The fundamental error woven throughout such naive Keynesian arguments about the importance of a particular level of consumer spending to the economy is that there is no “correct” or “optimal” level of consumer spending apart from whatever is the level that results from individuals freely choosing to spend and to save.
The Precious Aggregate

Suppose Americans for the past several years spent 70 percent of their incomes on consumer electronics, Las Vegas vacations, and massage therapy, while saving the remaining 30 percent for retirement. There is in this pattern of spending and saving nothing inherently natural or precious. It’s simply the measured aggregate result of how hundreds of millions of Americans chose to allocate their resources over the past several years.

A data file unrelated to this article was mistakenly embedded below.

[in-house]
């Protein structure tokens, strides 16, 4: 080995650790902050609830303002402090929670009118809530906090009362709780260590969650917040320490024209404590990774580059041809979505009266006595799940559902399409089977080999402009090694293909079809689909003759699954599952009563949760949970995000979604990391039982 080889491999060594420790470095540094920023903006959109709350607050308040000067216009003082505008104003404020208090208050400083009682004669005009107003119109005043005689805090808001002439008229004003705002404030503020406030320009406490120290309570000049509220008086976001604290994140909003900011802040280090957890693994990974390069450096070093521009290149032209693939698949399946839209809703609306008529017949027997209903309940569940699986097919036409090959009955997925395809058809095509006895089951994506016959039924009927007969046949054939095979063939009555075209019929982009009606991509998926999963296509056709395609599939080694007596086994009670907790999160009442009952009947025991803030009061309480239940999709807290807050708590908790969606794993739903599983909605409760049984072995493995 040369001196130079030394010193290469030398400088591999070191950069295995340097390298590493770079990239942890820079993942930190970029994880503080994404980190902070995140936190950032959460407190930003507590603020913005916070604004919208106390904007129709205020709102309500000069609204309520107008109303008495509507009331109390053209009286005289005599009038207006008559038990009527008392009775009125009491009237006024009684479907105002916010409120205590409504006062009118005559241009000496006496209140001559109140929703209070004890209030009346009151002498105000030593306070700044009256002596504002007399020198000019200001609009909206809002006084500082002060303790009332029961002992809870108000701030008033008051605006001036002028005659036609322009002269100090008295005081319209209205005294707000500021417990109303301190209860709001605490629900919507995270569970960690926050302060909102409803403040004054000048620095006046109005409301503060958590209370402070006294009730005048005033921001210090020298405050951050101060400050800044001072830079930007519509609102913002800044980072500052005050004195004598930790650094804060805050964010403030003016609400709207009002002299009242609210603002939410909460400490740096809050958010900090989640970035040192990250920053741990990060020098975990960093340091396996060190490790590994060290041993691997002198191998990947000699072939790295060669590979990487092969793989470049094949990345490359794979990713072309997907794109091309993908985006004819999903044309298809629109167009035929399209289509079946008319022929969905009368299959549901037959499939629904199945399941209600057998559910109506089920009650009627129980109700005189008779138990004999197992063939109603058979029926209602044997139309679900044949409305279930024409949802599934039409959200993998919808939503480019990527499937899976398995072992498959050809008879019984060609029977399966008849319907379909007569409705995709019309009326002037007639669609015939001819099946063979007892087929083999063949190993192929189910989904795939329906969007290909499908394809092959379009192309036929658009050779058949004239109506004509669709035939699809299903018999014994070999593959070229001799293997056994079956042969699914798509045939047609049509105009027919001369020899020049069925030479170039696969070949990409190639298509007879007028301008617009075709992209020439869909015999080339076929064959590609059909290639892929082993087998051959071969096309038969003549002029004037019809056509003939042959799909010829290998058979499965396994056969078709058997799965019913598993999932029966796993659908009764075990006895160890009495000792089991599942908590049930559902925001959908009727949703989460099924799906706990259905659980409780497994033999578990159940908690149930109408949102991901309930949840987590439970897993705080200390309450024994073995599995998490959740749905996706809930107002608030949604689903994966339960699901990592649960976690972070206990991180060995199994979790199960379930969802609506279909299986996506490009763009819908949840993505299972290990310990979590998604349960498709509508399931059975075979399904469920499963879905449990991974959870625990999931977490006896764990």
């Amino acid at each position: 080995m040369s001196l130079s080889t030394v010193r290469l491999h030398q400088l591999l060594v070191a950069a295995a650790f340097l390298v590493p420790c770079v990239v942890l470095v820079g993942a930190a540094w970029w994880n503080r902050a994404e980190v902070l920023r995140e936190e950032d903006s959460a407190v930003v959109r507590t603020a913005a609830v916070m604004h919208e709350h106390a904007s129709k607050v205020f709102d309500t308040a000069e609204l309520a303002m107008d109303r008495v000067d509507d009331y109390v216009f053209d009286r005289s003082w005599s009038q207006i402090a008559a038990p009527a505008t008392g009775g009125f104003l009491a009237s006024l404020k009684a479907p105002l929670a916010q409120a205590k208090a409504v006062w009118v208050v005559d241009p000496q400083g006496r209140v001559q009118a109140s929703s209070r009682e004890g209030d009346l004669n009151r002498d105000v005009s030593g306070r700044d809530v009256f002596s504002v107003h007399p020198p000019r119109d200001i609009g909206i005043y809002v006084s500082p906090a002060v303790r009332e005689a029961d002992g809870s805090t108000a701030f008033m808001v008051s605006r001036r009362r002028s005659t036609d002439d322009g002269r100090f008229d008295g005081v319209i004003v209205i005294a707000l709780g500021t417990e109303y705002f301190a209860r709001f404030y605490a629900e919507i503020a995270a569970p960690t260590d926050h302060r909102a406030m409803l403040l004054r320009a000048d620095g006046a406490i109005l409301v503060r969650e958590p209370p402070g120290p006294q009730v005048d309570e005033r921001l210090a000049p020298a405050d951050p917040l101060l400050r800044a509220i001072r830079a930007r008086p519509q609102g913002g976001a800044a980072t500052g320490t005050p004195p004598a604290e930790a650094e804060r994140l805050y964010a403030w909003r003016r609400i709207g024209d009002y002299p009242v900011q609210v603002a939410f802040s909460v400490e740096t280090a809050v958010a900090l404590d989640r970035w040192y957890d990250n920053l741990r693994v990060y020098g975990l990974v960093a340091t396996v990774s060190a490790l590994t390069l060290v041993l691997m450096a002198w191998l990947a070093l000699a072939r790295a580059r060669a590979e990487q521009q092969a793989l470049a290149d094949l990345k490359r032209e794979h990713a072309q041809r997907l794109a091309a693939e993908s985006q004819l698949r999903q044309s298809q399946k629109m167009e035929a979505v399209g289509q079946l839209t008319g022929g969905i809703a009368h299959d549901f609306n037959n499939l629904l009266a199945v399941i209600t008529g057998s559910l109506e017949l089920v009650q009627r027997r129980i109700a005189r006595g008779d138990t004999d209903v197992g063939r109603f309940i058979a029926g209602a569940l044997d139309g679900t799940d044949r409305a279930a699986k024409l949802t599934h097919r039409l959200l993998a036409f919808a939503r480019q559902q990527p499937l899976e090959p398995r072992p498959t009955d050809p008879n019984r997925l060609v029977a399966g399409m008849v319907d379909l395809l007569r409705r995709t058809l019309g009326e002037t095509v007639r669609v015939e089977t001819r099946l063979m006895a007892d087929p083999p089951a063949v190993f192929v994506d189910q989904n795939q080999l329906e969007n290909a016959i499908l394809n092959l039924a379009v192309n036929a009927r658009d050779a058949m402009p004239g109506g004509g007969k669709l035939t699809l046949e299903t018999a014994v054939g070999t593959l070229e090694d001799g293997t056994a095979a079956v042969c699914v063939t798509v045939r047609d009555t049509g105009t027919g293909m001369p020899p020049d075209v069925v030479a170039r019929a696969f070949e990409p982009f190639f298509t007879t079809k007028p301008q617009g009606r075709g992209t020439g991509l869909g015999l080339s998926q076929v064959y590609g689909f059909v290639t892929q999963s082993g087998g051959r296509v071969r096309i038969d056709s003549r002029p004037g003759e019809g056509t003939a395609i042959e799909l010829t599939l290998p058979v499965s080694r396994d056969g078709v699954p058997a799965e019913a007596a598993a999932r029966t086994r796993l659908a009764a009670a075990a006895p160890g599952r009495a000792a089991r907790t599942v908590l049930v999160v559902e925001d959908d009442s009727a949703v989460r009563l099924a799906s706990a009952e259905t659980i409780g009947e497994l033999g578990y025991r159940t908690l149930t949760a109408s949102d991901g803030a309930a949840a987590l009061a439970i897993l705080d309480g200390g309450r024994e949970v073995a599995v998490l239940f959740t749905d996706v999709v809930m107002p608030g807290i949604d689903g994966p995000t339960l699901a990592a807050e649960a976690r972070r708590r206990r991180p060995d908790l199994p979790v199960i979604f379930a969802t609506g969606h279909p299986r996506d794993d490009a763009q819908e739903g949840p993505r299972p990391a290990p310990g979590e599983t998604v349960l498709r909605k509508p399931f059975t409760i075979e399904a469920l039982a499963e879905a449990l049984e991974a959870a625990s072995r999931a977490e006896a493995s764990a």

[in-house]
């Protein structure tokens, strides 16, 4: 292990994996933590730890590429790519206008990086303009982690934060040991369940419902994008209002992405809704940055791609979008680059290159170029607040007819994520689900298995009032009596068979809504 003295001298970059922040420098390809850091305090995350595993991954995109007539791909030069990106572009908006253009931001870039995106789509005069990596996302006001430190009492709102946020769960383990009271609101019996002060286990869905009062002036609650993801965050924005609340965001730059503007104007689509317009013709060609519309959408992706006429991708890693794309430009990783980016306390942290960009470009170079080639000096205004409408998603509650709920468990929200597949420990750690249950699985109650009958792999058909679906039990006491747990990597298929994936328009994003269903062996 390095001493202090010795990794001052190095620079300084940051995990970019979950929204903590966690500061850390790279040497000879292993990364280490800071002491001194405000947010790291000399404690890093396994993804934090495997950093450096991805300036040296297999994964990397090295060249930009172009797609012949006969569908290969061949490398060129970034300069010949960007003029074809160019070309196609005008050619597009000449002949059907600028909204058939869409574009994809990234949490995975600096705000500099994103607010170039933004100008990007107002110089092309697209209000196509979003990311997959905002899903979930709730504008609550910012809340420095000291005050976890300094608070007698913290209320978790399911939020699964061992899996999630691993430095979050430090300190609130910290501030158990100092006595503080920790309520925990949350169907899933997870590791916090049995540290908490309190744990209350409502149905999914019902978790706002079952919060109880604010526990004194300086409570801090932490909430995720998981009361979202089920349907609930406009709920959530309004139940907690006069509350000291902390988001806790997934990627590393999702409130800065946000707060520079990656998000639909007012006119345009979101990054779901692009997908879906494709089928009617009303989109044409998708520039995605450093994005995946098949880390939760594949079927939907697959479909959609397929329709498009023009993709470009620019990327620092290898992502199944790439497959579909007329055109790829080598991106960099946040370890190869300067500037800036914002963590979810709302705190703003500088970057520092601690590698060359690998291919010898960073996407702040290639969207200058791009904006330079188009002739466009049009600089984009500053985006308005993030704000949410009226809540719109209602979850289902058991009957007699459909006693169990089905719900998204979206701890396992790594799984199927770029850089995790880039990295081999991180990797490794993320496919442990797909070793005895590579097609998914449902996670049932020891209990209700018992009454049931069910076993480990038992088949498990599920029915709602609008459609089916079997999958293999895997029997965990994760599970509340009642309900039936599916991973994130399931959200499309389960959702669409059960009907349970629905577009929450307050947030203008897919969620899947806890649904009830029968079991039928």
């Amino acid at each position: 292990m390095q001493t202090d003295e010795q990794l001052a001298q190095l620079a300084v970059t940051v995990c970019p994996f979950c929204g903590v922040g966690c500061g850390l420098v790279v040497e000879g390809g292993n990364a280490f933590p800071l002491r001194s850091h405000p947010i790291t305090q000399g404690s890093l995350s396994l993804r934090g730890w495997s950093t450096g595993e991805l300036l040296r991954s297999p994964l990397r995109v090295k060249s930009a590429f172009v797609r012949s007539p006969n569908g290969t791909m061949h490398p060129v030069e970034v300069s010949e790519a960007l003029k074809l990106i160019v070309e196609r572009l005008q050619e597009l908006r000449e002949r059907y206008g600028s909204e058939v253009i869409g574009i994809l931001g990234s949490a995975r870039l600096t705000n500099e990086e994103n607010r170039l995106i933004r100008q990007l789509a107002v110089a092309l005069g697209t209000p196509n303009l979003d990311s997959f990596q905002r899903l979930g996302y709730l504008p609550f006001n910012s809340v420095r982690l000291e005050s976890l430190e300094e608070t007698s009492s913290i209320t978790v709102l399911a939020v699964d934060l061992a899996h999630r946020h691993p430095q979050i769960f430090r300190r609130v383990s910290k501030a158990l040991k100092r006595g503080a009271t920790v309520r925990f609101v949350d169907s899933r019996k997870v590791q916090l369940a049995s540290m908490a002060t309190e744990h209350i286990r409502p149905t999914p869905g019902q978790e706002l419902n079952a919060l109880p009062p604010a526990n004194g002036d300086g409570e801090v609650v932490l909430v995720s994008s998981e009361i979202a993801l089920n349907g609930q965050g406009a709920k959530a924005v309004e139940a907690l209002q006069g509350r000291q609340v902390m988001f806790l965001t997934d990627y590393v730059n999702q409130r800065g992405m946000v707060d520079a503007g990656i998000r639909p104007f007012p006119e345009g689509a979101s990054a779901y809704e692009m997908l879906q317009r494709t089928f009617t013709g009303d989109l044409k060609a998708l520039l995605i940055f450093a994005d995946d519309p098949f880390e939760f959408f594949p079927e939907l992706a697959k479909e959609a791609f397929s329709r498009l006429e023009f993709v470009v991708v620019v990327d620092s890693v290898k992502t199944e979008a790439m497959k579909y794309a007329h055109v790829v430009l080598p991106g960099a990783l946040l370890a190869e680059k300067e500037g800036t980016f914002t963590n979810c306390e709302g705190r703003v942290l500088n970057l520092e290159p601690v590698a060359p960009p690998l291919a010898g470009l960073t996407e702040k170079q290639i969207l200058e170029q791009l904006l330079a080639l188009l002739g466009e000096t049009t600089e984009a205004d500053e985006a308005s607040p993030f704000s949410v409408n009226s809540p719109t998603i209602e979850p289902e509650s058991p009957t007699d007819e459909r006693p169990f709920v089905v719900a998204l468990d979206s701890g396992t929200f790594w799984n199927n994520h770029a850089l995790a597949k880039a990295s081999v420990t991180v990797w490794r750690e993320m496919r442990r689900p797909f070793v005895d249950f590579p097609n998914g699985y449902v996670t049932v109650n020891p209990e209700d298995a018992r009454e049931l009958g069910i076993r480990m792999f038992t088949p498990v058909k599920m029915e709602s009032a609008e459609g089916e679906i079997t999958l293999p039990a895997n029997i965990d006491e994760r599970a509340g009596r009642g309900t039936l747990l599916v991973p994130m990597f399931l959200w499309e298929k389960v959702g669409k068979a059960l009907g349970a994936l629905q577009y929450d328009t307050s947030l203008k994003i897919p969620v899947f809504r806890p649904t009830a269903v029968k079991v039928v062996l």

What happens if this year Americans’ preference for saving changes so that they now spend only 60 percent of their incomes on consumer electronics, Vegas vacations, and massage therapy, while saving 40 percent for retirement?

One effect is that producers and importers of consumer electronics will earn less money than before, as will masseuses and owners of Vegas hotels and casinos. Another effect is that some workers in these industries will lose their jobs.

Naive Keynesians focus like lasers on this effect. They worry that workers—some of whom are laid off and all of whom now (the naive Keynesians tell us) are more anxious about their economic futures—will reduce their spending even further. And because workers reduce their spending, investors (it is alleged) will reduce their investing.

It’s a spiral downward. The economic rot spreads.

And because before consumers changed their behavior, personal consumption expenditures were 70 percent of GDP, naive Keynesians—after intoning that “consumption is 70 percent” of the economy—will demand government action to restore that level of consumption.